Chances are if you were looking into a crowd of people you wouldn’t notice Gardner-Webb senior Kristopher Gray. It’s not because he isn’t noticeable, it’s because it’s hard for him to stick out.
At 5-foot-8 and 130 pounds, Gray has waited all his life for a growth spurt that hasn’t come. Despite his measurements, Gray found a way to win twice this fall for the Runnin’ Bulldogs.
To close out the fall, Gray captured back-to-back tournaments at the Donald Ross Intercollegiate and Hummingbird Intercollegiate. Two wins, according to his coach, that were the benefits of putting in hard work.
“He puts in more work than most because he has to,” Gardner-Webb coach Tee Burton said. “I try to tell guys it’s not how far you hit it that matters, but what gets it in the hole the quickest.”
Gray averages only 250-260 yards off the tee. Because of his lack of length with the big stick, he has to concentrate more on his short game – especially his wedges.
“I know I won’t lead a tournament with the most birdies very often,” Gray said. “I do know, though, that I’ll be one of the guys that has the least amount of bogeys or worse, though.”
Both Gray and Burton agree that his ability to get up-and-down from around the greens, along with his wedge game from 100 yards in, is what keeps him in position to contend.
Over the past four years, Gray has put in extra time in the weight room – as well as dining halls – in an attempt to get bigger. Adding weight to his small frame was a goal of his when he arrived on campus as a freshman, but it has been a challenge for all four years.
“I’ve tried getting bigger with protein and lifting weights for quite some time,” Gray explained. “For whatever reason, the weight just doesn’t want to add on.”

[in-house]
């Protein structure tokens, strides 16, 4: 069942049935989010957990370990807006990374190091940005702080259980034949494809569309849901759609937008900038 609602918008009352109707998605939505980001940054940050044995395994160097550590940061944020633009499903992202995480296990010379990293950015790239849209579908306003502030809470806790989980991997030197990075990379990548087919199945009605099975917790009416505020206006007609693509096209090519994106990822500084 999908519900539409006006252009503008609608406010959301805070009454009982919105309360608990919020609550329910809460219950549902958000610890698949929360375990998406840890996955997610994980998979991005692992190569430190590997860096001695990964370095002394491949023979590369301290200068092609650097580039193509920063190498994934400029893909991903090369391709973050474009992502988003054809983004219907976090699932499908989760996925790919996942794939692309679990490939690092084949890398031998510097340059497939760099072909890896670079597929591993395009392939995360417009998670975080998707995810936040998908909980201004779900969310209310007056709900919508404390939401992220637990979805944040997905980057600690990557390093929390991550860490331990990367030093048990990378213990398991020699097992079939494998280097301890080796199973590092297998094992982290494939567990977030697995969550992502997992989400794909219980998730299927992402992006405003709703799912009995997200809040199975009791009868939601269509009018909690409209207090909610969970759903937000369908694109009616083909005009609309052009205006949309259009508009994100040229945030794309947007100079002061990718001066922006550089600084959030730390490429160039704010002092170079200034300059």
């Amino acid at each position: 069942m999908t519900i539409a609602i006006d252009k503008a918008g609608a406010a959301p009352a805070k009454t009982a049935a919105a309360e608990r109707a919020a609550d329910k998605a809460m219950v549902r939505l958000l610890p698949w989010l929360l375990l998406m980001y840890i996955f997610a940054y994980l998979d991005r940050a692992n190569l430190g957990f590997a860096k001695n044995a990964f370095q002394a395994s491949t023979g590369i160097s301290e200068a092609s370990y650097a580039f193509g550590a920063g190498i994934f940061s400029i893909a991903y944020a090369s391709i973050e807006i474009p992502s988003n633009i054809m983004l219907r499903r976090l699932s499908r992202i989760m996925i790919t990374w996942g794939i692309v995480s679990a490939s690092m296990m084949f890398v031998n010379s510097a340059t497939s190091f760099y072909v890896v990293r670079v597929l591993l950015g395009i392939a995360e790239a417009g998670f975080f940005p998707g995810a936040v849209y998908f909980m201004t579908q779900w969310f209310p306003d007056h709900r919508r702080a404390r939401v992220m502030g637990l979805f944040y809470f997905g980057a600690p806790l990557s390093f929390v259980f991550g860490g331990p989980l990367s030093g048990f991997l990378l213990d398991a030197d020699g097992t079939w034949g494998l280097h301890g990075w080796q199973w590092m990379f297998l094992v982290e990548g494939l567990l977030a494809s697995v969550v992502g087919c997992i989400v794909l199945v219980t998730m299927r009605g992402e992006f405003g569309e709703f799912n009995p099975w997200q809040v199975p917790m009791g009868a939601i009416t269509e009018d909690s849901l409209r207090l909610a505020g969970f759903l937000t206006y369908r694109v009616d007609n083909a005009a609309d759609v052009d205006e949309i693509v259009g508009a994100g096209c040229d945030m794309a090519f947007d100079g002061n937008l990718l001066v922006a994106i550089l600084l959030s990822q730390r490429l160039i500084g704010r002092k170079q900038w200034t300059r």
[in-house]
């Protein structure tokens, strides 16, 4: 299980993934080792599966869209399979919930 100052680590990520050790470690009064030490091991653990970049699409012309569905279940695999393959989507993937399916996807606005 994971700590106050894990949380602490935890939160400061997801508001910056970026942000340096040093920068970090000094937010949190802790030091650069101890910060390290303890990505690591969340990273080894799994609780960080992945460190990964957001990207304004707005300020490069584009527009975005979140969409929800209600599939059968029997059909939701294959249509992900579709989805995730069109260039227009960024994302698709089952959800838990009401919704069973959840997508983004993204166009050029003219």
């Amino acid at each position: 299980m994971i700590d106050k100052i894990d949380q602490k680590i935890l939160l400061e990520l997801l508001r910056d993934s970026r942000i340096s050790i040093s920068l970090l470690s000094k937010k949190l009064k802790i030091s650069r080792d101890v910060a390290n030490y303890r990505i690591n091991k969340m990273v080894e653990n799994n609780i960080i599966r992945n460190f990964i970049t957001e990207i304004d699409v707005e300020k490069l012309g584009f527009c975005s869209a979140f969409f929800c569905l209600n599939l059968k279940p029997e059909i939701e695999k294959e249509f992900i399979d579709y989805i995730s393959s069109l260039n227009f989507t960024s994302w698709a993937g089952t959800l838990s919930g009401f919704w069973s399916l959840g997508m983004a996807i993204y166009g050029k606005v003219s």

Gray says that growing up as a junior, people always told him he’d grow soon or that he shouldn’t worry because people keep growing until age 21. Now, at 22, he has accepted the fact that the bigger frame he had hoped for just isn’t going to happen.
“Watching a senior like Kristopher play golf is a nice thing,” Burton said. “He’s a senior that knows his game and knows what he’s doing, whereas a freshman can often look around and just get into trouble.”
During Gray’s career at Gardner-Webb, the team has yet to make it to the postseason. This year, Gray is hoping to get the chance to compete at NCAA regionals with his team, but he knows that they will have to beat Coastal Carolina and Liberty – the 30th-ranked team in the Golfweek/Sagarin College Rankings.
All his life, Gray was told he was too small to keep up with the “big boys,” yet the senior never gave up. He continued to work on what he could control and did everything he could to perfect it. Entering the spring, the Gardner-Webb senior is riding a two-tournament winning streak, but the “little” guy who people doubted is hoping to continue and contribute in a big way for the Runnin’ Bulldogs.